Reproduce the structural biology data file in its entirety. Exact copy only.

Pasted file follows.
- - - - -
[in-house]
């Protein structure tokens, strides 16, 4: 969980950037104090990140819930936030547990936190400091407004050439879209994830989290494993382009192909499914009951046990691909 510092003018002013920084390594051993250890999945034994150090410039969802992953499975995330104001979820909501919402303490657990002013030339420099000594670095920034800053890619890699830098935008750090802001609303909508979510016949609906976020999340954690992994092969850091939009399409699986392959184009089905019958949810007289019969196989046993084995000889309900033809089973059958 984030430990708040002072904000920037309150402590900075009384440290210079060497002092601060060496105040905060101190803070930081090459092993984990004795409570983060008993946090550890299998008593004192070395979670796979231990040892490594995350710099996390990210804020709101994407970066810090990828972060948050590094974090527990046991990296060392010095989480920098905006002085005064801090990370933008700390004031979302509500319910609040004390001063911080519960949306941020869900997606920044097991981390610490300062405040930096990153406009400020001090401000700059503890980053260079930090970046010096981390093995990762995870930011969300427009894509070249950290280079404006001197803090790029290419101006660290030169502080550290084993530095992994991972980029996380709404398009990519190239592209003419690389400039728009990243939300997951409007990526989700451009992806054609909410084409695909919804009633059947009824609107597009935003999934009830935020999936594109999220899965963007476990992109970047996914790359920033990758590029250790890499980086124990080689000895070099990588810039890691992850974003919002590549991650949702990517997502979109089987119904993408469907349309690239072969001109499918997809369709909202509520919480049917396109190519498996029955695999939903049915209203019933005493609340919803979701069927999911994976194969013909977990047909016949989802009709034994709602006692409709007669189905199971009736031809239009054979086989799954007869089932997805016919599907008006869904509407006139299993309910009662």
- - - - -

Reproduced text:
[in-house]
């Protein structure tokens, strides 16, 4: 969980950037104090990140819930936030547990936190400091407004050439879209994830989290494993382009192909499914009951046990691909 510092003018002013920084390594051993250890999945034994150090410039969802992953499975995330104001979820909501919402303490657990002013030339420099000594670095920034800053890619890699830098935008750090802001609303909508979510016949609906976020999340954690992994092969850091939009399409699986392959184009089905019958949810007289019969196989046993084995000889309900033809089973059958 984030430990708040002072904000920037309150402590900075009384440290210079060497002092601060060496105040905060101190803070930081090459092993984990004795409570983060008993946090550890299998008593004192070395979670796979231990040892490594995350710099996390990210804020709101994407970066810090990828972060948050590094974090527990046991990296060392010095989480920098905006002085005064801090990370933008700390004031979302509500319910609040004390001063911080519960949306941020869900997606920044097991981390610490300062405040930096990153406009400020001090401000700059503890980053260079930090970046010096981390093995990762995870930011969300427009894509070249950290280079404006001197803090790029290419101006660290030169502080550290084993530095992994991972980029996380709404398009990519190239592209003419690389400039728009990243939300997951409007990526989700451009992806054609909410084409695909919804009633059947009824609107597009935003999934009830935020999936594109999220899965963007476990992109970047996914790359920033990758590029250790890499980086124990080689000895070099990588810039890691992850974003919002590549991650949702990517997502979109089987119904993408469907349309690239072969001109499918997809369709909202509520919480049917396109190519498996029955695999939903049915209203019933005493609340919803979701069927999911994976194969013909977990047909016949989802009709034994709602006692409709007669189905199971009736031809239009054979086989799954007869089932997805016919599907008006869904509407006139299993309910009662």